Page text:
Is history repeating itself for Tamil asylum seekers?
June 14, 2012 — Comment
Written by Frances Webber
The wholesale deportation of Sri Lankan Tamils in defiance of human rights concerns, and the feting of a leader accused of war crimes, demonstrate that asylum policy has as little to do with humanitarian considerations as it did a generation ago.
For the British government, entertaining Sri Lanka’s president Rajapaksa at the diamond jubilee celebrations while forcibly returning Tamils refused asylum, the message was that Sri Lanka was back to normal following the end of the twenty-six-year civil war in 2009 with the military defeat of the Liberation Tigers of Tamil Eelam (LTTE). Despite the persistent allegations of mass extrajudicial killing of surrendered rebels, wholesale shelling of civilian areas including hospitals a death toll from the bloody end of the war which could be exceed 100,000 and the persecution of journalists who seek to investigate government human rights abuses, it is business as usual for the British government in its dealings with Sri Lanka, where the defeat of the LTTE is painted as a victory in the war on terror and a model (albeit flawed by regrettable abuses) for dealing with separatist groups.
But even the Foreign and Commonwealth Office (FCO) is off-message. An FCO report on Sri Lanka published in April referred to continuing serious human rights concerns over widespread torture in custody, disappearances, abductions and attacks on journalists and human rights defenders. The report echoed concerns expressed by the UN Committee against Torture, the US State Department, Amnesty International and Human Rights Watch, which reported in February and again in May that Tamils being returned to the country were being detained and tortured by the security forces. Increasing repression and danger for human rights defenders, and attacks on opposition members, journalists and trade union leaders, were reported in February, and the US government drafted a highly critical US submission to the UN Human Rights Council.
Against such a background, it is unsurprising that high court judges stopped the expulsion of around forty refused asylum seekers who were due to be removed by charter flight to Colombo on 31 May – over half of the intended passengers. According to lawyers Nishan Paramjorthy and Shivani Jegarajah, previously hard-line judges were stopping expulsions because of the strength of evidence of likely human rights abuses. David Mepham, the UK director of Human Rights Watch, welcomed the judges’ refusal to take government assurances of safety for Tamils in Sri Lanka at face value, describing British policy towards Sri Lanka as ‘fundamentally flawed’.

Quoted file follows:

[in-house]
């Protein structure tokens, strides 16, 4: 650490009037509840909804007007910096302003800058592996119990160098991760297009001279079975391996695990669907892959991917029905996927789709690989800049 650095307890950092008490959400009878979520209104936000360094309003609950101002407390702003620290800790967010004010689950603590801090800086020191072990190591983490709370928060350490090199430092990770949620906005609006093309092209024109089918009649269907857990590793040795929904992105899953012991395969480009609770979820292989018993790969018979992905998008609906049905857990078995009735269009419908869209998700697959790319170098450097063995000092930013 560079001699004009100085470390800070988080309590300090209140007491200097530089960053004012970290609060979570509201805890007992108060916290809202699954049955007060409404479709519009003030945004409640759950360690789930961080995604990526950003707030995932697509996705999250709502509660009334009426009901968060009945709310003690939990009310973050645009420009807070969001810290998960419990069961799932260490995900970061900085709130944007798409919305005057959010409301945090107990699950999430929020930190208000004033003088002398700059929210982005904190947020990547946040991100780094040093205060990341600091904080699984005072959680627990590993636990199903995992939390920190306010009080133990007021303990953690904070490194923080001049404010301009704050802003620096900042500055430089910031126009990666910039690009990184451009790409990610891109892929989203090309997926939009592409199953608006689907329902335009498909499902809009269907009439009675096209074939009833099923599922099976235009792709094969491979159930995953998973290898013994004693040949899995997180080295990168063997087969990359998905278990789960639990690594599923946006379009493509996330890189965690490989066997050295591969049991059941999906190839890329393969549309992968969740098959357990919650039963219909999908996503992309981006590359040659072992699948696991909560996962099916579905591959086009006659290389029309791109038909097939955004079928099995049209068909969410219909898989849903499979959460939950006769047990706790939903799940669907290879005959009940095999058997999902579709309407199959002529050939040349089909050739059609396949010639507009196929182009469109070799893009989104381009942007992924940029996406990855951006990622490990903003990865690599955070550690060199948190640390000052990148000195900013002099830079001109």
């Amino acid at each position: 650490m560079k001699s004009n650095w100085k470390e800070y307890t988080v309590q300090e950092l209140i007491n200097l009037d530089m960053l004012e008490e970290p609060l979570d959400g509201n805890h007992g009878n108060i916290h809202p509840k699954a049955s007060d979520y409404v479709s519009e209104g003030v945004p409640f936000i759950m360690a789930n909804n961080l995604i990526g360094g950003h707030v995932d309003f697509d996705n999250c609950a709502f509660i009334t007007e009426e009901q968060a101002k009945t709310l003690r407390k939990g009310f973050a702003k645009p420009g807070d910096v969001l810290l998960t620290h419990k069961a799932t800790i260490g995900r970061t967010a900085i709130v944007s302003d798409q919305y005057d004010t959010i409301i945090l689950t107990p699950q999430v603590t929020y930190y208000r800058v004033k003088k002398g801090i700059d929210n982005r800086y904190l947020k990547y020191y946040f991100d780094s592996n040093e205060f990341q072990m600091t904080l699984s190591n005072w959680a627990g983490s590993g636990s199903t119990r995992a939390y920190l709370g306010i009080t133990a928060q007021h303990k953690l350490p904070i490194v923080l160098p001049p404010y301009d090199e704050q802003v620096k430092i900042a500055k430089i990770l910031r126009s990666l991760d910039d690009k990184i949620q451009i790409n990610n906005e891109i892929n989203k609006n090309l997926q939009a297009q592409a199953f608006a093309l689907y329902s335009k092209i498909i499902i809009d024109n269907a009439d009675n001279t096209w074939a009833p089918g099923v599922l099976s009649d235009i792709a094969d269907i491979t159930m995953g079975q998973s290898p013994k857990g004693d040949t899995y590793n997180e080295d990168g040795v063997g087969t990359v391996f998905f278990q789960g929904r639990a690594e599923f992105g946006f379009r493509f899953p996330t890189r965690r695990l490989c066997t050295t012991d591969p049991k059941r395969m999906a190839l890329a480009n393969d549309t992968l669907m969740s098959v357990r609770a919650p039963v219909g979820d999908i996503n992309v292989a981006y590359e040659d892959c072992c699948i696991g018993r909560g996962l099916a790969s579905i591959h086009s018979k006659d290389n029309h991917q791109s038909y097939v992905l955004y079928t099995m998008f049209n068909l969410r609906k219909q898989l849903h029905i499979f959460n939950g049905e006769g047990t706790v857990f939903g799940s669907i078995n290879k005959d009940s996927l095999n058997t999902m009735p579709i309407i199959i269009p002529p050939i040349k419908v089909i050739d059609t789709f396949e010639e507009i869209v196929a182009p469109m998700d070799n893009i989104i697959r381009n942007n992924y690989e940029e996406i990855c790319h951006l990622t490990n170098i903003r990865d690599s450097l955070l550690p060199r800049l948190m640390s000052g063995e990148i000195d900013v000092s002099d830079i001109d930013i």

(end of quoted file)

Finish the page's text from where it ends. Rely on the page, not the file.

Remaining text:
But despite the judicial intervention, there is no indication that the government intends to review its policy of refusing and removing the majority of Tamil asylum seekers. Rajapaksa’s defeat of the LTTE in May 2009 brought only a short pause in enforced removals to Sri Lanka, which had resumed by July of that year. The European Court of Human Rights was forced to issue hundreds of orders stopping removals pending a test case on the risks faced by returning Tamils. The British government has powerful reasons for seeking to downplay human rights concerns in the country. The relationship between the UK and Sri Lanka is summed up by the fact that between 2001 and 2008, the UK issued the largest number of export licences for arms to Sri Lanka of any European country, while British PR company Bell Pottinger is said to count President Rajapaksa among its clients. The firm gained notoriety when director and Tory MP Tim Collins boasted to undercover journalists of techniques used to massage the image of repressive regimes and of the firm’s access to senior government figures.
Anti-asylum policy built on Tamil flight